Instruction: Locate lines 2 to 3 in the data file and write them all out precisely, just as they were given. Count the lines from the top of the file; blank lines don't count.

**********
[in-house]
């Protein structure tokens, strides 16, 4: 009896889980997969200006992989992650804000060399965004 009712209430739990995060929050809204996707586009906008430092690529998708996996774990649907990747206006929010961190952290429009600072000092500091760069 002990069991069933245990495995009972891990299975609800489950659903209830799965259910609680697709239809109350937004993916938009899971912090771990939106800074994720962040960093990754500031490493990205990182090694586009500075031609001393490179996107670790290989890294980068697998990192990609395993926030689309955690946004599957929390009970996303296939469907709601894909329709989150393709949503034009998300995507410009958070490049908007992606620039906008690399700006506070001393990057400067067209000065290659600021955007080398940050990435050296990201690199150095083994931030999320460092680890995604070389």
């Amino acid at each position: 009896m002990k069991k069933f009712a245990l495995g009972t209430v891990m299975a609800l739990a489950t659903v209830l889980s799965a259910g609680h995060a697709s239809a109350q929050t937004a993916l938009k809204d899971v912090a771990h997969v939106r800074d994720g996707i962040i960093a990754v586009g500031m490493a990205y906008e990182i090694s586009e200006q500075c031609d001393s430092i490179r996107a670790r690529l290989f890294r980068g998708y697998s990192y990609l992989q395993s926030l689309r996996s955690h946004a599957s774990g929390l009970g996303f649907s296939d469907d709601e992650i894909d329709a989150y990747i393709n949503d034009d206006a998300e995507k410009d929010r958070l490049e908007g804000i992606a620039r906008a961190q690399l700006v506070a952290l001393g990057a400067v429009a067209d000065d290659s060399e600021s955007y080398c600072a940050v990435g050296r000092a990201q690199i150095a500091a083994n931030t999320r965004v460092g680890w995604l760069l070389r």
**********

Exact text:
């Protein structure tokens, strides 16, 4: 009896889980997969200006992989992650804000060399965004 009712209430739990995060929050809204996707586009906008430092690529998708996996774990649907990747206006929010961190952290429009600072000092500091760069 002990069991069933245990495995009972891990299975609800489950659903209830799965259910609680697709239809109350937004993916938009899971912090771990939106800074994720962040960093990754500031490493990205990182090694586009500075031609001393490179996107670790290989890294980068697998990192990609395993926030689309955690946004599957929390009970996303296939469907709601894909329709989150393709949503034009998300995507410009958070490049908007992606620039906008690399700006506070001393990057400067067209000065290659600021955007080398940050990435050296990201690199150095083994931030999320460092680890995604070389």
């Amino acid at each position: 009896m002990k069991k069933f009712a245990l495995g009972t209430v891990m299975a609800l739990a489950t659903v209830l889980s799965a259910g609680h995060a697709s239809a109350q929050t937004a993916l938009k809204d899971v912090a771990h997969v939106r800074d994720g996707i962040i960093a990754v586009g500031m490493a990205y906008e990182i090694s586009e200006q500075c031609d001393s430092i490179r996107a670790r690529l290989f890294r980068g998708y697998s990192y990609l992989q395993s926030l689309r996996s955690h946004a599957s774990g929390l009970g996303f649907s296939d469907d709601e992650i894909d329709a989150y990747i393709n949503d034009d206006a998300e995507k410009d929010r958070l490049e908007g804000i992606a620039r906008a961190q690399l700006v506070a952290l001393g990057a400067v429009a067209d000065d290659s060399e600021s955007y080398c600072a940050v990435g050296r000092a990201q690199i150095a500091a083994n931030t999320r965004v460092g680890w995604l760069l070389r």